MSF and DNDi call on World Health Assembly to pass resolution that includes access to Chagas diagnosis and treatment in primary healthcare
Geneva, May 17, 2010 – A World Health Assembly (WHA) resolution on Chagas disease control and elimination, to be adopted this week, is a step in the right direction but does not go far enough to fully tackle the disease since it focuses only on prevention, the international medial humanitarian organization Doctors Without Borders/Médecins Sans Frontières (MSF) and the Drugs for Neglected Disease initiative (DNDi) said today.
The groups are calling on WHA member states to also focus on the integration of diagnosis and treatment of Chagas at primary health care levels and to increase research and development of effective drugs to treat the parasitic disease, common in parts of Latin America.
“After more than 10 years of experience, MSF has successfully treated thousands of patients with Chagas,” said Fran Román, vice-president of MSF. “We would like to see equal importance given to treatment and diagnosis as to prevention strategies. The countries affected must agree to integrate diagnosis and treatment at the primary health level if they want to reach all patients—children and adults—in both acute and chronic phases of the disease.”
While the intention of the resolution is to control and eliminate Chagas disease, it includes no clear statement addressing diagnosis, treatment once patients are diagnosed, or the research and development of new tools to the fight the disease.
“Chagas patients have been forgotten because they are poor and fall outside mainstream market interest,” said Bernard Pecoul, executive director of DNDi. “But science exists to develop better treatments and diagnostic tools for all. The first steps toward progress at an international level are through sustainable, predictable funding and strong public support. The delegates at the WHA now have the opportunity to move forward and take concrete action,” he said.
The WHA resolution has the potential to impact millions of people infected by Chagas, the leading parasitic killer in the Americas, with an estimated 10 to 15 million people infected per year.
The WHA should follow the example of the Pan American Health Organization (PAHO), which prioritized treatment in its 2009 resolution “Elimination of neglected diseases and other poverty-related infections,” said the organizations.
Urgent actions and measures to increase medical response must be taken to scale up diagnosis, treatment and patient access to care and to boost research and development for new tools. MSF and DNDi also call on member states to reinforce the supply chains of existing treatments so that they are available to health staff and national programs and to promote much-needed research and development, which is virtually non-existent. They also urge a focus on better treatment (less toxic, shorter and more efficient treatment courses in all stages of the disease for children and adults), diagnostic tools adapted to the limited resources settings and a test of cure to control Chagas disease.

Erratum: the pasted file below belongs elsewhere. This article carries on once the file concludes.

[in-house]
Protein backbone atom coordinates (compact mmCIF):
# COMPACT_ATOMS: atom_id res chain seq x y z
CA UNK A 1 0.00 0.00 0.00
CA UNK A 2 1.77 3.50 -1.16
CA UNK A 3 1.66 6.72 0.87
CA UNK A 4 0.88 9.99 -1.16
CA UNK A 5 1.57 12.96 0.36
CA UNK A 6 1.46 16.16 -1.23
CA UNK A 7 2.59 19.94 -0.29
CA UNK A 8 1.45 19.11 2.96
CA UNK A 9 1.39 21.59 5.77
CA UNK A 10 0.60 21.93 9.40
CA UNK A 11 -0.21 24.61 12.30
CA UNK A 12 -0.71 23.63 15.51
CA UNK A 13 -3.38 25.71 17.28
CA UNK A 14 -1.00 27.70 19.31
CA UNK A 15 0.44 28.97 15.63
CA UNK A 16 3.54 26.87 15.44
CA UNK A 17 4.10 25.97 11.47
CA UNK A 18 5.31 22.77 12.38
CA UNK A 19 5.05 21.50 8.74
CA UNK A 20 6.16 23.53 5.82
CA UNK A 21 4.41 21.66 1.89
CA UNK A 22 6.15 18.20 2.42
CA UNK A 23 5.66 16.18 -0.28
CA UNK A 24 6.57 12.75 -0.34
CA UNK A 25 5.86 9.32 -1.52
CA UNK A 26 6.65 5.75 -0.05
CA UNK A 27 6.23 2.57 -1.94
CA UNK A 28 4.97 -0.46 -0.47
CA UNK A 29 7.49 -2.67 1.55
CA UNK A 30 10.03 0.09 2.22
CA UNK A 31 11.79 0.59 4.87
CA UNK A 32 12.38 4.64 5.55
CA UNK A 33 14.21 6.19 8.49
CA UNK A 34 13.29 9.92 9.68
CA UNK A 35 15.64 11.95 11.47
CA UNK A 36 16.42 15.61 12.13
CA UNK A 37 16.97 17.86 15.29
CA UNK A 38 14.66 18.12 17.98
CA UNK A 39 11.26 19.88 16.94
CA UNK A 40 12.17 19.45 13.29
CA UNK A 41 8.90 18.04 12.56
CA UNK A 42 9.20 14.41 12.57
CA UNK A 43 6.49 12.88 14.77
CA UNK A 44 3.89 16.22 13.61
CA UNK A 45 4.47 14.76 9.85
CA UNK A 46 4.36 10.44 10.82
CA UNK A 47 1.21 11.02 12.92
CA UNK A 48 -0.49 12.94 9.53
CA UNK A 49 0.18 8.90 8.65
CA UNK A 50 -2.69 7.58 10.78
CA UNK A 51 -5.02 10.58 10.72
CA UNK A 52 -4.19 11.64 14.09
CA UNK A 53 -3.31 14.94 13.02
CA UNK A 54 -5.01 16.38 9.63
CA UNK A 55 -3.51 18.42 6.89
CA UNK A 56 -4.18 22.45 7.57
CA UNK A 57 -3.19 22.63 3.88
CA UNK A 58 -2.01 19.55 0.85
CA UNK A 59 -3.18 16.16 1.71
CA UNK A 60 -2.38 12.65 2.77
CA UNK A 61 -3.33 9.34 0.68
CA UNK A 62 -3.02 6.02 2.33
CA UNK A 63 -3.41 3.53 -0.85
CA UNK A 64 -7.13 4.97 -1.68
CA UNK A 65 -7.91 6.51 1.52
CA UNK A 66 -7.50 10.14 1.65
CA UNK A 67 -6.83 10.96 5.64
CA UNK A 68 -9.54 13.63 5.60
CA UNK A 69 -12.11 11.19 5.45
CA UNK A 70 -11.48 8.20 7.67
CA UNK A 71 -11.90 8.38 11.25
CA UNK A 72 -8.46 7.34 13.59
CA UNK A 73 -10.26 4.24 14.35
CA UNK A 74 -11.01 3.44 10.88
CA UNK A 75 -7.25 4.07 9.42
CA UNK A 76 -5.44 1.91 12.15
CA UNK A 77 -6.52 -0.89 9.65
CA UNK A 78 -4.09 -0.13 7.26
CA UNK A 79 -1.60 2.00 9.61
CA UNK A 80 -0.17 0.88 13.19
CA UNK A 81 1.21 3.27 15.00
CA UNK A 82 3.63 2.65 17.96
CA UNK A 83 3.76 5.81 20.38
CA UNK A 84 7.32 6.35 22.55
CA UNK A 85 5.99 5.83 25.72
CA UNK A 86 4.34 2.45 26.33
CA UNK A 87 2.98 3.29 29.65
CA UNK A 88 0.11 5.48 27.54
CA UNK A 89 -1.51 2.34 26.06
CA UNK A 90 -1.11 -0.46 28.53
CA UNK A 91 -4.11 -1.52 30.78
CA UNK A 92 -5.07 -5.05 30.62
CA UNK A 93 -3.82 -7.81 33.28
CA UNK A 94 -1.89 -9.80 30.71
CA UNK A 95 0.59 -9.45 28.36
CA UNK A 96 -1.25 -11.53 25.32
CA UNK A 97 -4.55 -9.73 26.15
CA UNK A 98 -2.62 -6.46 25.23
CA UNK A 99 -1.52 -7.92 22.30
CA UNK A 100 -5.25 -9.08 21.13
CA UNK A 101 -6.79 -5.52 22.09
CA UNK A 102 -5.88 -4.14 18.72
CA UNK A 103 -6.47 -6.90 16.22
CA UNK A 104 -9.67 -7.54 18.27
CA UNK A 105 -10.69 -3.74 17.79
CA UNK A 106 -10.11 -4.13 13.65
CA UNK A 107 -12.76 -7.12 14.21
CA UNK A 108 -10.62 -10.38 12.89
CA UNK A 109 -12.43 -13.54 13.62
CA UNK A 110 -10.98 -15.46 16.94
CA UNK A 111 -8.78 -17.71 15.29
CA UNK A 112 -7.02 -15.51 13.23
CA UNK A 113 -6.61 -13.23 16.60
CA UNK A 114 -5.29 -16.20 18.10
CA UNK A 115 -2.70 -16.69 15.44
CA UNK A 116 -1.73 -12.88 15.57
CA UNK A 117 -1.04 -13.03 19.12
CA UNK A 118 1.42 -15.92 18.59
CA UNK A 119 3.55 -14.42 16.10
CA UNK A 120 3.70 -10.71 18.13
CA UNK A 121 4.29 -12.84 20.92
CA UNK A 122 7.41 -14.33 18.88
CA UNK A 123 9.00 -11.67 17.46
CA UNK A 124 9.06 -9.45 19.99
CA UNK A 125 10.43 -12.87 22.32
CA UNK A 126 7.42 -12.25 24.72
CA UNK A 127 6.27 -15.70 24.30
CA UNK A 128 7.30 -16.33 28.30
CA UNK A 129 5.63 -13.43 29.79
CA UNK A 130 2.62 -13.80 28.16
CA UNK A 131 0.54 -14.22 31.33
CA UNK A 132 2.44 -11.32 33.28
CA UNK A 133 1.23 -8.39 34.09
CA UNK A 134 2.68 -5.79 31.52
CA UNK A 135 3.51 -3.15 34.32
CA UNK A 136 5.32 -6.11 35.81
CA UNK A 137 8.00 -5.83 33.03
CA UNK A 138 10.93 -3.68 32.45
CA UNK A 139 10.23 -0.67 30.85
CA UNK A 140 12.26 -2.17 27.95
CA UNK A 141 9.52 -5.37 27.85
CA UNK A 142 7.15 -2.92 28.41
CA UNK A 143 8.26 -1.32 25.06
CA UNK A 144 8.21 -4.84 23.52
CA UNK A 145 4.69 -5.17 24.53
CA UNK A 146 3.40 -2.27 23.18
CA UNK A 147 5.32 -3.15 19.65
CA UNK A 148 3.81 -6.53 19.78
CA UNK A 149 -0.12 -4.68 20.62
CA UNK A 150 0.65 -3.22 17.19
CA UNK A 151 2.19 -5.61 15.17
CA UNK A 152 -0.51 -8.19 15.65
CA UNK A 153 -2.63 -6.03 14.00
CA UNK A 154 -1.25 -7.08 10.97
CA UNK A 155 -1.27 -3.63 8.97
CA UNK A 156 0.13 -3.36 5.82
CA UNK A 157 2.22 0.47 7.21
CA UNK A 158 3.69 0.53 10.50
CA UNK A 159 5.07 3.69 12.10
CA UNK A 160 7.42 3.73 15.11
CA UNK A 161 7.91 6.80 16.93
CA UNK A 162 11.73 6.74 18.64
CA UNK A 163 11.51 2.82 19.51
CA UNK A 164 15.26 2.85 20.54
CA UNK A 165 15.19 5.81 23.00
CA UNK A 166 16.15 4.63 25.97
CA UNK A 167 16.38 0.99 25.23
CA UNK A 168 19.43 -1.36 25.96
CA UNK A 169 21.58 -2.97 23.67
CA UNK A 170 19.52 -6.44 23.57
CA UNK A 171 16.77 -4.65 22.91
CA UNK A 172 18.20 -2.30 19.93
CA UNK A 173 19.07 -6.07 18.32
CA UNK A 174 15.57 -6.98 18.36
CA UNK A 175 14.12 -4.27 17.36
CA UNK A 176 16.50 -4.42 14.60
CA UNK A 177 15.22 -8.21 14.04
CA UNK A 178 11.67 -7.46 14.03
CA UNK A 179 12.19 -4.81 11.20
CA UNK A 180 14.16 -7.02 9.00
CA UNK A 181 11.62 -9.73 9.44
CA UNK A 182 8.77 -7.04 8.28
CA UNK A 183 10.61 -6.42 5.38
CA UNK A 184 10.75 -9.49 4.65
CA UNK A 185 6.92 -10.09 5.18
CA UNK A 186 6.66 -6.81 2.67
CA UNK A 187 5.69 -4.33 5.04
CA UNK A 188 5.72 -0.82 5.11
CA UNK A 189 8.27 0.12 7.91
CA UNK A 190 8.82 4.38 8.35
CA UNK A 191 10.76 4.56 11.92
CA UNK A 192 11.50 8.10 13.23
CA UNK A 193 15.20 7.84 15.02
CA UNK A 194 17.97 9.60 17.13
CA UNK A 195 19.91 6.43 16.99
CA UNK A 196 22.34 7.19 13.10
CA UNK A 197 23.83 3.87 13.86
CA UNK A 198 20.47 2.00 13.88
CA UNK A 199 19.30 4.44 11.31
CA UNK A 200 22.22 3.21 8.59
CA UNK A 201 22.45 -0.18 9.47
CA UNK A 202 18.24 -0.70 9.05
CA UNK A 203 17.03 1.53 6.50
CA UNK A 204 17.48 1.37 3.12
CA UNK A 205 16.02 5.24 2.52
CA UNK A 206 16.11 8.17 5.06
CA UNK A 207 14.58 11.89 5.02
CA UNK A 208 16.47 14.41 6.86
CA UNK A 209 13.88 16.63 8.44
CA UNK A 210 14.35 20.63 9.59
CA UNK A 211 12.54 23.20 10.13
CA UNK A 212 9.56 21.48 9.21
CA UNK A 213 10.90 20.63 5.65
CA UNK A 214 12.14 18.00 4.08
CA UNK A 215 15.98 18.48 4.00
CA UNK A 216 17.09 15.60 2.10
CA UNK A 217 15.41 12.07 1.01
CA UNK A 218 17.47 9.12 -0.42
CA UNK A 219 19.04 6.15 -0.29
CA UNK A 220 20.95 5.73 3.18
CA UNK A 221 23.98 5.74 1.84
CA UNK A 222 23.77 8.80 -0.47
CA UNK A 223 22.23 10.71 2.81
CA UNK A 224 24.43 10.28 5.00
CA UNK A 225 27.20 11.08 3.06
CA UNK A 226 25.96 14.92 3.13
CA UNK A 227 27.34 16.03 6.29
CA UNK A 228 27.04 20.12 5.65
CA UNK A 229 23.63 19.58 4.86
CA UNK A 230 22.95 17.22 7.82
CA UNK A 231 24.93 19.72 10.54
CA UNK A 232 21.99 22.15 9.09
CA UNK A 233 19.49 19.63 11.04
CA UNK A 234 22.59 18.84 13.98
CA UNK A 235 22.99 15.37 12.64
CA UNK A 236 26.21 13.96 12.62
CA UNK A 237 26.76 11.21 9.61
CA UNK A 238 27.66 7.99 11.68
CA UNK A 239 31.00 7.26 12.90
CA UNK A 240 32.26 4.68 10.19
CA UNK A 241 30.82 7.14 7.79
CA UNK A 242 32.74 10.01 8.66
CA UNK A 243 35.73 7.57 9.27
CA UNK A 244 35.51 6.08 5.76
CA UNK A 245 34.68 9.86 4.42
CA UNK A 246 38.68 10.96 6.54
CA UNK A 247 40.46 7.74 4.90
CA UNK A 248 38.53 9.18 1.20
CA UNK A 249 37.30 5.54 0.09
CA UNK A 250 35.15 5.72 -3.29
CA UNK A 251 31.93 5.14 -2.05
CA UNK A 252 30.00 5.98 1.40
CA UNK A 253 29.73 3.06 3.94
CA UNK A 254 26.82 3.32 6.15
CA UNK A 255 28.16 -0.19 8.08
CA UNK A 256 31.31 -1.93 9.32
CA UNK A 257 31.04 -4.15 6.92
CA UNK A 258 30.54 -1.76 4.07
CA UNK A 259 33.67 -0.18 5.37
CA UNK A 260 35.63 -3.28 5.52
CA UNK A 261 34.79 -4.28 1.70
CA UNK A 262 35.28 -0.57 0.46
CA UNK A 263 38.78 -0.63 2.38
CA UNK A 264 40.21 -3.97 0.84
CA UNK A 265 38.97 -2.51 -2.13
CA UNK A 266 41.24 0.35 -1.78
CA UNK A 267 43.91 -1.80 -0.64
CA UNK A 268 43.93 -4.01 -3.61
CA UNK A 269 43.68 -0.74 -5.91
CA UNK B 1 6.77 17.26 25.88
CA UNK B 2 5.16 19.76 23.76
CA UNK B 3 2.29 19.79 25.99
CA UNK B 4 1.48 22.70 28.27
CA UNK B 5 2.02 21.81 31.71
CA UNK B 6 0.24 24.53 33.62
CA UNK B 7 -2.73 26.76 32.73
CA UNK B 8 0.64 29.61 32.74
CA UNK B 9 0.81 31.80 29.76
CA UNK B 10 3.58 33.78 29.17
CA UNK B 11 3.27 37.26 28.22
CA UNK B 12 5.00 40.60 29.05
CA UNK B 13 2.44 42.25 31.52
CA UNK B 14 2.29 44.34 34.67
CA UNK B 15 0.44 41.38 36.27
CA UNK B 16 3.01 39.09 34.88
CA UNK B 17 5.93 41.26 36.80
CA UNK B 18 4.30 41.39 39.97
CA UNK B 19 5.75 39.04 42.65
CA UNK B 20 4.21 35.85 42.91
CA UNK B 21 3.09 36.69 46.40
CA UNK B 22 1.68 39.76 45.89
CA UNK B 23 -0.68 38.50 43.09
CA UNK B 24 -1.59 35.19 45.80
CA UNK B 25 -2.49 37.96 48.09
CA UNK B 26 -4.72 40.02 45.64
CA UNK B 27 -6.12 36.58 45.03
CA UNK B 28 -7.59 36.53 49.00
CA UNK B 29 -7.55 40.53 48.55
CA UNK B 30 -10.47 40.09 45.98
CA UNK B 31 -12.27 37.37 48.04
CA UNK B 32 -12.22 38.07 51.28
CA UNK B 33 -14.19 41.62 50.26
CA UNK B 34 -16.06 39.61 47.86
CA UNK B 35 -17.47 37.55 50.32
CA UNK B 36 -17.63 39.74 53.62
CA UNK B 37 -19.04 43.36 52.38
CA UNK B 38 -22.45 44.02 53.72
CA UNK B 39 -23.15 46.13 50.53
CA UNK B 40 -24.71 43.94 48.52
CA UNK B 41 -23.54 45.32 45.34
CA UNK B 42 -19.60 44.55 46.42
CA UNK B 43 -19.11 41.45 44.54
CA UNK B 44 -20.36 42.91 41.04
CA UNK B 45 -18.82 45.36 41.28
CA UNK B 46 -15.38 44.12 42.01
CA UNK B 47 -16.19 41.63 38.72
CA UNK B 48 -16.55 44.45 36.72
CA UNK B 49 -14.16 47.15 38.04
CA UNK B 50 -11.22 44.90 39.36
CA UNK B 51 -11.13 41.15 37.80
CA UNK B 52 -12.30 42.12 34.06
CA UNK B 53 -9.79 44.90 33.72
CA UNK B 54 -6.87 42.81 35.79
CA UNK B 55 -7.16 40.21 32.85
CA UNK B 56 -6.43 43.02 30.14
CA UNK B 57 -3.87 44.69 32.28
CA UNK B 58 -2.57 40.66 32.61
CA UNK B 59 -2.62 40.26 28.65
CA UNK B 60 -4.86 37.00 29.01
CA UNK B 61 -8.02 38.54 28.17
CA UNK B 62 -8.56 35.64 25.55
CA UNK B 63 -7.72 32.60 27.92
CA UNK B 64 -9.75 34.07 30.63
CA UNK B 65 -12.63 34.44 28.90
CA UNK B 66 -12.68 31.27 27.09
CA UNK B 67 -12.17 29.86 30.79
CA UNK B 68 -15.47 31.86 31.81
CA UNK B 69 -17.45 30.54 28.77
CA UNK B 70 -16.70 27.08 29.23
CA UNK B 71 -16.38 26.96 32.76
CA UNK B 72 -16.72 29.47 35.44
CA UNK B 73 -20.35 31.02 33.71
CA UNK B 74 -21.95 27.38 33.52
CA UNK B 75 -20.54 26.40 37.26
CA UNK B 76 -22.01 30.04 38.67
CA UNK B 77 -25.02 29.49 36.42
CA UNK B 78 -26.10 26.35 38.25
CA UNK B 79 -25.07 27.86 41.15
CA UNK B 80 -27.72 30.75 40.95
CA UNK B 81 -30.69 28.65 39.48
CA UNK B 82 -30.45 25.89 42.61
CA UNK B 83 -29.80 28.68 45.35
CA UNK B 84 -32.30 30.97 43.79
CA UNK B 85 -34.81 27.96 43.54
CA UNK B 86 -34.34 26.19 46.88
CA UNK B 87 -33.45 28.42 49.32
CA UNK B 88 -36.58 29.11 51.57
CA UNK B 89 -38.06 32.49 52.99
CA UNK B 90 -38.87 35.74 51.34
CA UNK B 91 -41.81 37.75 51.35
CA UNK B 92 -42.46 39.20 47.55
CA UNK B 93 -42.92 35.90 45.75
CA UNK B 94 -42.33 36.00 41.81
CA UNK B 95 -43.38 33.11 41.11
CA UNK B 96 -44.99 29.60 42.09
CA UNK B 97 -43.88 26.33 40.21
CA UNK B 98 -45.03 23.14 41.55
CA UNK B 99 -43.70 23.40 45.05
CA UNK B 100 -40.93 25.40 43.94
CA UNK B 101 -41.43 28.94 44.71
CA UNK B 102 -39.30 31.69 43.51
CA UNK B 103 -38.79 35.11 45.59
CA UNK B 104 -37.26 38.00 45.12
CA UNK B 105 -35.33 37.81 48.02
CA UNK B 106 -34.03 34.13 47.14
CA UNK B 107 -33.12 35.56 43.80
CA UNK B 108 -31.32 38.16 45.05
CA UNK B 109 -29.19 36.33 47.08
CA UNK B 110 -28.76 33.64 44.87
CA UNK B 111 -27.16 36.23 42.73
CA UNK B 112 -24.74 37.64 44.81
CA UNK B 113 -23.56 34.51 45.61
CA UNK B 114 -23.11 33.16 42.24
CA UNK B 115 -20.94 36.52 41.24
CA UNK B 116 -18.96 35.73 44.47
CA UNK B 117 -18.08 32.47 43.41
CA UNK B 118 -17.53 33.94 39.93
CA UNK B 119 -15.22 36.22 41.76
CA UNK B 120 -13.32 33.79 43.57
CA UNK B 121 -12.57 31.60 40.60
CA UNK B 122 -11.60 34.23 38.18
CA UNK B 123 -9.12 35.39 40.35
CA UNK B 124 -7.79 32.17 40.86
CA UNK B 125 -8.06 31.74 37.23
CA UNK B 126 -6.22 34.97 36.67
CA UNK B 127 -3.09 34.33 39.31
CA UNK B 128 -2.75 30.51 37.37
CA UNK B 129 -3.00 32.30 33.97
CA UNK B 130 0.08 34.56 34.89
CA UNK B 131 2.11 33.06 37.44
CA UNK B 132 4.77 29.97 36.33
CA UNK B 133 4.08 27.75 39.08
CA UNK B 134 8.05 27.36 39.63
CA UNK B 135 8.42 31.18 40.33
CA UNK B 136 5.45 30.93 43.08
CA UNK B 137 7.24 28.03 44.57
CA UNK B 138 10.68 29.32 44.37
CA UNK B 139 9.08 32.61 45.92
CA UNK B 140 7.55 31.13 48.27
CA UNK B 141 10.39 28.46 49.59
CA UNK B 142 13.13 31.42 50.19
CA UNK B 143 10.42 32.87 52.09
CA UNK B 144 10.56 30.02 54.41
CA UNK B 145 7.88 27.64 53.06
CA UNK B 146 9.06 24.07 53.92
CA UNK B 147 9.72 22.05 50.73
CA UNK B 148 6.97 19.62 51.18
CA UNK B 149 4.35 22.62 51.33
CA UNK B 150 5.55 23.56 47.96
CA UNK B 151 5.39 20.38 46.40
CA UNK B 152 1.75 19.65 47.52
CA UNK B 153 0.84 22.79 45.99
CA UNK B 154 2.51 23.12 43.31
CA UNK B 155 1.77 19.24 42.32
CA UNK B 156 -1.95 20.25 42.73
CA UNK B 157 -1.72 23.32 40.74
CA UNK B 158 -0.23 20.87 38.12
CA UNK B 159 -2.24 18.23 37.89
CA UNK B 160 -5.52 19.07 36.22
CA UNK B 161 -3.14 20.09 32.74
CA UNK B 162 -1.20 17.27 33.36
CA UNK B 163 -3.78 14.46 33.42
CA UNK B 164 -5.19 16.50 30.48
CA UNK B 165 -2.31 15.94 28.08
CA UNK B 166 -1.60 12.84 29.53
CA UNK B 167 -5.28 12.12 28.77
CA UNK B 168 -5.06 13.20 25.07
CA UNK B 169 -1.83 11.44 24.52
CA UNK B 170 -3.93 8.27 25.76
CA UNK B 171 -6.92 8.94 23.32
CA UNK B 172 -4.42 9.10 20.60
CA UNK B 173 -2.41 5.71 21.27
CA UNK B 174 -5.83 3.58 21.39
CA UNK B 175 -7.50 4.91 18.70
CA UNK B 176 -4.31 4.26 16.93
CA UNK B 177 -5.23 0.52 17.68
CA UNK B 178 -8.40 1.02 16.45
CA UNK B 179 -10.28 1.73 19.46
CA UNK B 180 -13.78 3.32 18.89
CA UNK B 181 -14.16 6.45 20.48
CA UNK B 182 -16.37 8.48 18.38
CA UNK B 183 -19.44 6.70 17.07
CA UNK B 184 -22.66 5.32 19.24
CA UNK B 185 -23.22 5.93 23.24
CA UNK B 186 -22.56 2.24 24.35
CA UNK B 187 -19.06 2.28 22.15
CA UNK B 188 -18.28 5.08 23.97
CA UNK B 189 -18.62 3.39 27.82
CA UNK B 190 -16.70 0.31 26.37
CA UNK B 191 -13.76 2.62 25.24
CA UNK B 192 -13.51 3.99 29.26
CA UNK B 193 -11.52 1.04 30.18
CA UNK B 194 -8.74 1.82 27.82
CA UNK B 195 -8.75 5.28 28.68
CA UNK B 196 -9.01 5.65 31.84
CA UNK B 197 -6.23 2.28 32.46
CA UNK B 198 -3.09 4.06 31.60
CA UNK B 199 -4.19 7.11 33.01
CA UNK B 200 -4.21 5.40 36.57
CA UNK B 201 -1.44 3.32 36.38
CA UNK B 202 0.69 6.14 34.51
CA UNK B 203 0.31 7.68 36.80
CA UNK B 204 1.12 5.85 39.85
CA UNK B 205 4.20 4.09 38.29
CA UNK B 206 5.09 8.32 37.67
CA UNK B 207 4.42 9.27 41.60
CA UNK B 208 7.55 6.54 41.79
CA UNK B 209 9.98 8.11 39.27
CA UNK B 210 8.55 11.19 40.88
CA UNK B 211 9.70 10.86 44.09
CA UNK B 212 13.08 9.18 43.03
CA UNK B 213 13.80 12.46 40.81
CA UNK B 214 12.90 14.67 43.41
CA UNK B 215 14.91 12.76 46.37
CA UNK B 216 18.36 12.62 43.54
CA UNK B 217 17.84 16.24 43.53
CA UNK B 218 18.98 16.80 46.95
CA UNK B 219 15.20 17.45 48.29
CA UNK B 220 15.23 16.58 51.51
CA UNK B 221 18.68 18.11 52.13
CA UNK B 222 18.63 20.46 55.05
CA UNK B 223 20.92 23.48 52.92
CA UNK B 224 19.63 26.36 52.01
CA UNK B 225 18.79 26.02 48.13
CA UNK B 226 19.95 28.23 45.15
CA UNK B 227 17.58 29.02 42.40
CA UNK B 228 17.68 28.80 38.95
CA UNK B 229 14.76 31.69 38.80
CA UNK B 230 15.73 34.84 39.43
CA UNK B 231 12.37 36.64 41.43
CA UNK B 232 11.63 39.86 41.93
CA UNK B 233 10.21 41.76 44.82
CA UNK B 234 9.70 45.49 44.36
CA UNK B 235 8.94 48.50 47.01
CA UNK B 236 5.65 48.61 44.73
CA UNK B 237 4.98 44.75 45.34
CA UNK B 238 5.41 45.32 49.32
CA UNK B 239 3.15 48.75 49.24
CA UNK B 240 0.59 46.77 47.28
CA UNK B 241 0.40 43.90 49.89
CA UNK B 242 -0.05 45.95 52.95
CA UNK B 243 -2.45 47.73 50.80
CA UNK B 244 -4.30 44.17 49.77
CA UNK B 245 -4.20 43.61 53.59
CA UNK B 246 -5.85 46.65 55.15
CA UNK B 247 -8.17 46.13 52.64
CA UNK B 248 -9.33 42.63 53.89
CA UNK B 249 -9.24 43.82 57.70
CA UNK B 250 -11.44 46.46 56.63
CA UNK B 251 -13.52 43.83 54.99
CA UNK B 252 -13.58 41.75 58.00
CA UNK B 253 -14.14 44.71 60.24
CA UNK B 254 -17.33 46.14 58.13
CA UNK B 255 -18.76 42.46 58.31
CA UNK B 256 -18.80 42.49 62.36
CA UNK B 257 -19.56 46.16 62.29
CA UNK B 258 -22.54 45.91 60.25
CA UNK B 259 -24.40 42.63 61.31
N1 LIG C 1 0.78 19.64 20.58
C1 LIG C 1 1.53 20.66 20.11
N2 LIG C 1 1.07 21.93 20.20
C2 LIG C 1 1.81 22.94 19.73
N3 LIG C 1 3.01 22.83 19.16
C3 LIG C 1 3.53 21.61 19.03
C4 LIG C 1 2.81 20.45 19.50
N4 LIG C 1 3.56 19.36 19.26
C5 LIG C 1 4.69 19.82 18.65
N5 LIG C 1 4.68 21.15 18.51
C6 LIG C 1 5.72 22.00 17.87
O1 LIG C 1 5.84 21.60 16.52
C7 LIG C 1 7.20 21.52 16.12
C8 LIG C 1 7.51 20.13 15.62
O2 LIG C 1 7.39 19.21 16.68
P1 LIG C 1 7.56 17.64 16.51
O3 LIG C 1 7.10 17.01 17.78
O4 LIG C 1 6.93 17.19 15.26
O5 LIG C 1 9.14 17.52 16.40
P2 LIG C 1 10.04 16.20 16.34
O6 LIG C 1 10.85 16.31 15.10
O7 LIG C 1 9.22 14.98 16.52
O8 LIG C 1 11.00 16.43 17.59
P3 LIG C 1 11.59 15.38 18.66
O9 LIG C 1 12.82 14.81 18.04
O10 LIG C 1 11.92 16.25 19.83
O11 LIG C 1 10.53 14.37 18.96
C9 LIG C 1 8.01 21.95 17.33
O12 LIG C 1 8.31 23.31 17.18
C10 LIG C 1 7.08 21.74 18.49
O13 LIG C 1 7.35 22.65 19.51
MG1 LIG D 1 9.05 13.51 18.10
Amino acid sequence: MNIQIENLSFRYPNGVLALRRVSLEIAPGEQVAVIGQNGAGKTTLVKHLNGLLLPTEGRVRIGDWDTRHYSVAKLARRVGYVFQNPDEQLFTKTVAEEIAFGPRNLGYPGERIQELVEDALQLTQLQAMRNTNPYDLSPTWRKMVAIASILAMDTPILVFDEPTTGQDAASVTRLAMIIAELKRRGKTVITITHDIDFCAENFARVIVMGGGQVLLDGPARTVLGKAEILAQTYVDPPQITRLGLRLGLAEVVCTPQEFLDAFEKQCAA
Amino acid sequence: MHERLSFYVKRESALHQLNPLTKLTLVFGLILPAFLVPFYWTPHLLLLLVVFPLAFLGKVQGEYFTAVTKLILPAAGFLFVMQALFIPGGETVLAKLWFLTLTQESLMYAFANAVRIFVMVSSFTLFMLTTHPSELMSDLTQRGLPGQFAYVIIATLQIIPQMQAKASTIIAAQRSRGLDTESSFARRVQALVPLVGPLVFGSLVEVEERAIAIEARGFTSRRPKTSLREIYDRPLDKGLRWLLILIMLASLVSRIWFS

About American Trypanosomiasis or Chagas Disease
Each year, an estimated 10 to 15 million people across the world are infected with the Chagas disease. Every year 14,000 people die as a consequences of the disease. Endemic in 21 Central and Latin American countries, it also has growing presence in non-endemic countries through migration of people. In Central and South America, Chagas kills more people than any other parasite-borne disease, including malaria. The disease is caused by the parasite Trypanosoma cruzi transmitted primarily by insects known as “kissing bugs”. The existing treatments have an unsatisfactory cure rate and can have toxic side effects. DNDi aims to develop affordable, safe, and efficacious treatments for children and adults.
Doctors Without Borders /Médecins Sans Frontières/ (MSF) has screened more than 60,000 people for Chagas and has treated over 3,000 patients with the disease since 1999. MSF opened its first Chagas treatment program in Honduras. MSF has developed programs in Nicaragua, Guatemala and currently screens, diagnoses and treats children and adults in Bolivia and Colombia. A new project is opening in Paraguay.
The Drugs for Neglected Diseases initiative (DNDi) is a not-for-profit product development partnership working to research and develop new and improved treatments for neglected diseases, in particular human African trypanosomiasis, leishmaniasis, Chagas disease, and malaria. With the objective to address unmet patient needs for these diseases, DNDi was established in 2003 by the Oswaldo Cruz Foundation from Brazil, the Indian Council for Medical Research, the Kenya Medical Research Institute, the Ministry of Health of Malaysia, the Pasteur Institute, and Doctors Without Borders/Médecins Sans Frontières (MSF). WHO/TDR acts as a permanent observer. Working in partnership with industry and academia, DNDi has the largest ever R&D portfolio for kinetoplastid diseases. Since 2007, DNDi has delivered three products, two fixed-dose anti-malarials “ASAQ” and “ASMQ”, and a combination treatment for the advanced stage of sleeping sickness “NECT” (nifurtimox-eflornithine combination therapy).
The first Chagas treatment for children, pediatric strength benznidazole, will be made available in the near future by DNDi and Pharmaceutical Laboratory of Pernambuco (LAFEPE) in Brazil. Furthermore, in 2009 DNDi signed a collaboration and license agreement with the Japanese pharmaceutical company Eisai Co. Ltd. for the clinical development of the promising compound E1224, to treat Chagas disease.